The following began as a response to something I read and grew into a set of observations related to a citizen’s understanding of government and elections, especially for one who is a Christian, but intended to challenge those who are not. I think when candidate begin to sound like preachers or messianic figures, it’s time to evaluate just what does and doesn’t fall within the scope of government and elected officials’s power and duty.
1) Voting is a method for choosing representatives. A President cannot possibly represent 300,000,000 people, which is why the constitution gives him limited powers, powers which most citizens totally misunderstand. He doesn’t make laws, determine how money will be spent, or control the economy. Those powers rest in the Congress which does, to some better degree, represent us…or at least they are supposed to represent us.
2) The idea of progress is based on an evolutionary idea that things should get better with the passing of time. For many, progress is getting more stuff, having to work less, saving the planet, and the like; for others of us, progress is working toward a goal. You cannot achieve an unknown goal. If there is no clear and stated goal, then the idea of progress is meaningless.
3) The genius of the Founders’ was to create a place where the diversity of people with a multitude of ideas would be largely free to pursue them without interference by the government. The idea that 300,000,000 people can elect anyone to create a government to do that for them assures that the majority of those 300,000,000 people will not be free to pursue their own personal goals; instead the government will restrict, regulate, appropriate, and hinder for an undetermined “common good” that is rarely good for any but the few who run the show (Given how poorly the government has succeeded in meeting such expectations in the past, it amazes me that people still put their hopes in anybody promising such things, especially those who’ve made them in the past and didn’t deliver).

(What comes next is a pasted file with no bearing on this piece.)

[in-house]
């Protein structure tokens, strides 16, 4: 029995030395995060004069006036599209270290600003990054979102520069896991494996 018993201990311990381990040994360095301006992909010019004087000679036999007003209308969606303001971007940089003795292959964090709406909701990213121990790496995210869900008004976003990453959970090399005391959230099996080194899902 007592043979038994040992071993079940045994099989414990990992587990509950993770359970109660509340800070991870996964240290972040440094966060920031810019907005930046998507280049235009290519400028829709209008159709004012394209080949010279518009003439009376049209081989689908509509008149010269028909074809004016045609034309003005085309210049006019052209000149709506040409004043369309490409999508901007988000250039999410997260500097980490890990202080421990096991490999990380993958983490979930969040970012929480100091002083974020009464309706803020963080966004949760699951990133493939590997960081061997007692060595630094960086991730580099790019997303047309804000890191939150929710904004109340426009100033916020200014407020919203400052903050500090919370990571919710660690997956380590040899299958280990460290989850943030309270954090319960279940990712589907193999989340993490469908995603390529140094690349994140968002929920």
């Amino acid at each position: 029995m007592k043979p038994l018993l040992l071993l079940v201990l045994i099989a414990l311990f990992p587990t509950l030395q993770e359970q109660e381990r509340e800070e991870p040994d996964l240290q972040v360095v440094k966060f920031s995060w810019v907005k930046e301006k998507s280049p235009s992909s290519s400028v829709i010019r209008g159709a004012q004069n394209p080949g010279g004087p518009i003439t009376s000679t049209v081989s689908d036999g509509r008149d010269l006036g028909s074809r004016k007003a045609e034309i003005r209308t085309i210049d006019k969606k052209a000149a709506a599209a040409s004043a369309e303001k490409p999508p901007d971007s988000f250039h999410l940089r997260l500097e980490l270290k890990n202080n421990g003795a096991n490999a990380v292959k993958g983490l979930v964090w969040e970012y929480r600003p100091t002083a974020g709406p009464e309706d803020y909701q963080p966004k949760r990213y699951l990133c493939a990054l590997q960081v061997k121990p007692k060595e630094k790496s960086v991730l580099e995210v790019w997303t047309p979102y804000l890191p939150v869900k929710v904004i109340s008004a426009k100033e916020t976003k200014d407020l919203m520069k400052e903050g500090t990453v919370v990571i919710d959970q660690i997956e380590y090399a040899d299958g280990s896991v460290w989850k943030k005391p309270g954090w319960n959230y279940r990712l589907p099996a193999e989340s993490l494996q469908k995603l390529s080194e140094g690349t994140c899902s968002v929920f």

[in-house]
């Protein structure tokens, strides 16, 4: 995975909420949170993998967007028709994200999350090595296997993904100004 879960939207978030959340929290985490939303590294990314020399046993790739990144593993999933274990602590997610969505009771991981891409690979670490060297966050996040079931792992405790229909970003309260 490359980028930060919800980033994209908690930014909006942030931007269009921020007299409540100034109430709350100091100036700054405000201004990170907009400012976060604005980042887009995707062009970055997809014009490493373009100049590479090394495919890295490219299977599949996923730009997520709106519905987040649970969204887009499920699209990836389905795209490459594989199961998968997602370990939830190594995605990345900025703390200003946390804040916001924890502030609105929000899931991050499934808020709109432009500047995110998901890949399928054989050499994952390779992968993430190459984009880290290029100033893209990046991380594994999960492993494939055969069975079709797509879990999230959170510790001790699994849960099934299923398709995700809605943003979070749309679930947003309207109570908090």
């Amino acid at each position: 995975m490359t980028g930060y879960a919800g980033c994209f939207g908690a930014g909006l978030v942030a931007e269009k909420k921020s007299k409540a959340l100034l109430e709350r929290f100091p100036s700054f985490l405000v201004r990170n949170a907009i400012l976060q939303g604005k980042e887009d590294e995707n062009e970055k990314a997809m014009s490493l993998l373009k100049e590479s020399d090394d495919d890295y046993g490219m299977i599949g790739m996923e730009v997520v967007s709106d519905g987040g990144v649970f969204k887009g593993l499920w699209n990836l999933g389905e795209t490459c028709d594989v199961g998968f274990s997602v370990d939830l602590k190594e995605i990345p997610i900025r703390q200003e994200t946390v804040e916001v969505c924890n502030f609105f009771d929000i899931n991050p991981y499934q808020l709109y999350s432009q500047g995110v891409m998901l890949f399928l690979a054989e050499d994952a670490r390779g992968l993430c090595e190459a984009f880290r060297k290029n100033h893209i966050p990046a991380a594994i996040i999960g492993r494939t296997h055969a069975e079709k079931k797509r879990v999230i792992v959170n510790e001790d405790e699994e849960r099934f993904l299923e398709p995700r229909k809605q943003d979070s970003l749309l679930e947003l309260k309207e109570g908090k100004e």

4) The majority of those who hope the government will fulfill their dreams for them will be disappointed. Very few people, if any, will work hard for other people. The value system that most authentic Christians follow is to love one’s neighbor AS oneself, and that generally means working hard to provide for oneself and ones’ family, first. Then, as Christians still do, as well as if not better than, anyone else, they generously work to care for their neighbors. Historically, that meant creating hospitals, orphanages, charities, and schools, colleges, and universities. No government has ever demonstrated itself to be able to come even remotely close to that degree of help for others.
5) Governments, via politicians, give lip service to helping people. They rarely mean it; they really want votes and power. Gullible people give it to them and then experience disappointment. Governments create expensive and cumbersome bureaucracies that become self-existent ends in themselves, filled with waste and corruption. In this regard, despite even good intentions, big is never better. Centralizing and consolidating never improves anything but the ability of those in charge to control. Some try to control the waste and corruption, but as bureaucracies grow not even good men can control them. It boggles my mind that anyone put much trust in either Presidential candidate after they supported “bailing out” Wall Street with the biggest price tag in history!